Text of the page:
Food allergy comes in various ways. It may be in form of rashes a few hours after a meal; or it may be stomach ache, running nose, itching around the mouth, vomiting and other uncomfortable feelings when an individual eats something that is unacceptable to his body. Anyone can suffer from food allergy, children inclusive. In worst case scenarios, an individual may have breathing problems if s/he eats any food he is allergic to. Experts say a situation like this is an emergency and should be treated as such.
General Practitioner, Dr. Isaac Fijabi, says food allergies occur when someone’s immune system becomes ‘confused’, such that instead of ignoring harmless food proteins, the immune system triggers a reaction. “This reaction can lead to the release of a chemical called histamine, and it is this chemical that triggers off the symptoms of allergy,” Fijabi says. According to Consultant Paediatrician, Dr. Grace Odey, allergies can result in a child having asthma, eczema, swelling, and hay fever. She warns that apart from food allergies, a child can also react to drugs, insect bites, animal fur, dust mites, mould, and pollen. She notes that severe allergic reaction, otherwise called anaphylaxis, can be life threatening if the child does not receive appropriate medical attention. “In most cases, food allergy begins in infancy or early childhood. A child is likely to have food allergy if some members of the family do,” Odey says.
Tracing the relationship between allergies and certain diseases, Odey says babies who suffer from eczema are particularly at risk of having food allergies. “The more severe the eczema and the earlier in life that it begins, the more likely it is for that baby to develop food allergy. A baby who has severe eczema before three months of age is very likely to suffer from food allergies,” Odey adds.
Symptoms of food allergy
When a case of allergy is present, a child may have mild-to-moderate symptoms that affect the skin, the respiratory system and the gut.Odey says it may be a flushed face, hives, a red and itchy rash around the mouth, tongue or eyes that can also spread across the entire body. “There may be a mild swelling, particularly of the lips, eyes and face. The child can develop a runny or blocked nose, sneezing and watery eyes.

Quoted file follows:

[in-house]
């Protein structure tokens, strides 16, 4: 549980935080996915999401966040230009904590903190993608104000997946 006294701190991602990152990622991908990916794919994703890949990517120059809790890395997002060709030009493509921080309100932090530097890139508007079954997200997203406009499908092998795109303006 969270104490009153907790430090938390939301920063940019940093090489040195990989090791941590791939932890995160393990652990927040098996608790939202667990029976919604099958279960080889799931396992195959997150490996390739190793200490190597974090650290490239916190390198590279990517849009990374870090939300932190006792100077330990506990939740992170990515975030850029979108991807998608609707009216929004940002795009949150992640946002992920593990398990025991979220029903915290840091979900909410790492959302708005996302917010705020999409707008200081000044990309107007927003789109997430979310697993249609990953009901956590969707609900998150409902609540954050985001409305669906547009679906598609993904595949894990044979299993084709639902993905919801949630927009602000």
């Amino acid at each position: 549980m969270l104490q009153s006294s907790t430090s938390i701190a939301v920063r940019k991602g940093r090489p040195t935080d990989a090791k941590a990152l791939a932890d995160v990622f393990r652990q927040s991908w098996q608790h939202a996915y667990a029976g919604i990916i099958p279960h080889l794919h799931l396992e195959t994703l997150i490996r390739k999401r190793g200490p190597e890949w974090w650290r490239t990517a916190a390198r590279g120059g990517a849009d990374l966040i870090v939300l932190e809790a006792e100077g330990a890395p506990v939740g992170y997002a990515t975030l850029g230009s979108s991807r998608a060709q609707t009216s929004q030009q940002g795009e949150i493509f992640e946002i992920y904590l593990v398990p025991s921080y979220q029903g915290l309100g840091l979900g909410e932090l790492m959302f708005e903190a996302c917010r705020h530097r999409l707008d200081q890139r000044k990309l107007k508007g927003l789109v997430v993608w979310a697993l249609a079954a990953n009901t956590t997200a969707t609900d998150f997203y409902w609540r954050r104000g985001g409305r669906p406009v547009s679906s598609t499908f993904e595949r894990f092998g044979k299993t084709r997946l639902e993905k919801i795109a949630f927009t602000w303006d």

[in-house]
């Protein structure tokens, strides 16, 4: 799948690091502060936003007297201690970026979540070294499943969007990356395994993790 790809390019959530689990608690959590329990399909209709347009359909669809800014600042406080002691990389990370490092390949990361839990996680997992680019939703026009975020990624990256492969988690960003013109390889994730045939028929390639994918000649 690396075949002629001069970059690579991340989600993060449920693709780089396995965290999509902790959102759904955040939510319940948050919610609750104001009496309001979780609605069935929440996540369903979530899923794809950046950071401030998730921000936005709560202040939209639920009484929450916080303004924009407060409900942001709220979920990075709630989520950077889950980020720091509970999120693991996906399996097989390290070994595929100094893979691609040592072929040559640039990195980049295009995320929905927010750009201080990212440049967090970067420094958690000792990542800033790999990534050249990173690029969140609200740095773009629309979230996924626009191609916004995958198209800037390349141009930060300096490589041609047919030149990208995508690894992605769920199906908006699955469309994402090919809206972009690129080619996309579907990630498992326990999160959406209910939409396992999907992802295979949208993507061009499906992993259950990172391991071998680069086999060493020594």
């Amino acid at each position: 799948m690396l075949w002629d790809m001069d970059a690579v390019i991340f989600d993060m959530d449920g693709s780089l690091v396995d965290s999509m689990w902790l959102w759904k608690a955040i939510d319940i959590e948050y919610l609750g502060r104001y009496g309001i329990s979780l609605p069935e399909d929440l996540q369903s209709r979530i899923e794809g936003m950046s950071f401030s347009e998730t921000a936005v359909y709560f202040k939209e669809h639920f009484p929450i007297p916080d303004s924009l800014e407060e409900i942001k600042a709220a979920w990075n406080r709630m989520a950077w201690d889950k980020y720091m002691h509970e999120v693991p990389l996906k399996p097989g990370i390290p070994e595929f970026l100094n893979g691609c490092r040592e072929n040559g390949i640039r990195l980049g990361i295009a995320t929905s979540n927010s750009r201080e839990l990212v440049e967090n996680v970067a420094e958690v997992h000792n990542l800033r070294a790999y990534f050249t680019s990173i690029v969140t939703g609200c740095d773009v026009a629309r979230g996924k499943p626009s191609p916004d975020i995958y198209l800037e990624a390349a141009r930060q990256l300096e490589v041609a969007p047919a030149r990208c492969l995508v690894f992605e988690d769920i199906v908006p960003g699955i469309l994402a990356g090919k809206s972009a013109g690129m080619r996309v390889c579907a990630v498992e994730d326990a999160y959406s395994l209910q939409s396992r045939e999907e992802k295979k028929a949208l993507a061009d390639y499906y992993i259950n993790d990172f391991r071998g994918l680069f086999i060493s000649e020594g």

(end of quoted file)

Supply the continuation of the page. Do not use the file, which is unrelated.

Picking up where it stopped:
“There may be nausea and vomiting, tummy cramps and diarrhoea; while the child can also have wheezing or chest tightness as if s/he is suffering from severe asthma attack. “There may also be swelling of the tongue and throat, restricting the airways, resulting in hard breathing, a cough or a change in voice,” the paediatrician explains. She adds that in many cases also, there may be dizziness and confusion, while the victim may collapse and lose consciousness or lapse into a coma!
Odey warns that undiagnosed allergies in infants may cause chronic symptoms such as eczema, reflux, colic, poor growth, diarrhoea and constipation. Paediatric nutritionists say the worst foods through which a baby can get allergies are milk, soy, egg, and wheat. Odey counsels that if parents suspect a case of allergy, they should watch their baby’s reactions to a particular food between the time of feeding and when the next feeding is due. She says some allergic reactions are immediate, in which case the parents are able to know for sure that their baby can’t tolerate certain foods. In cases where the parents cannot immediately establish what the problem is, of course, taking the child to see a competent doctor remains the only course of action.
Questions to ponder
Experts say a parent should try and answers the following questions in order to determine whether or not a baby is allergic to something in his/her environment.
Does your child always have a cold? Colds usually clear in a week to 10 days; allergies don’t.
Is your child’s nose continually stuffy or running?
Is your child constantly wiggling, wiping, or pushing her nose up in what doctors call the allergic salute?
Is the mucus that drains from his/her nose clear and thin (as opposed to yellow or greenish and thick)?
Does s/he seem to sneeze a lot?
Are his/her eyes itchy, red, and watery?
Does the skin under his/her eyes look dark – what doctors call allergic shiners?
Does s/he breathe through her mouth?
Does s/he have a persistent dry cough?
Is his/her skin irritated or broken out in an itchy red rash?
If you answer yes to one or more of these questions, seek medical help.
Foods you shouldn’t give a baby
According to experts at the online portal, parents.com, the following are some of the foods to avoid feeding your baby with:
- Cow’s milk as a replacement for breast milk or baby formula. It’s harder for your baby to digest. Milk is fine in yoghurt or baked goods, though.
- Food that is either sticky or really hard (popcorn, hard candies); they can cause your baby to choke.
- Hard raw vegetables (such as carrots), whole pieces of canned fruit, and large round fruits like grapes and jumbo blueberries — all choking hazards. Cut the fruit into smaller pieces instead.
- Whole nuts. All nuts present choking hazards in children under age four.
- Honey. There’s an off-chance it may contain bacteria that can cause infant botulism among babies under the age of one.
- Anything caffeinated, such as soda or iced tea.
- Too much fruit juice in a day. It can cause diarrhea in infants.
- Unpasteurised cheese, which has a slight food poisoning risk in young babies.
- Fish — especially shellfish like shrimp, lobster, crab, scallops. This is necessary if seafood allergies run in the family.
- Swordfish, shark, tilefish or king mackerel, which are high in mercury. Even adults shouldn’t eat these very often.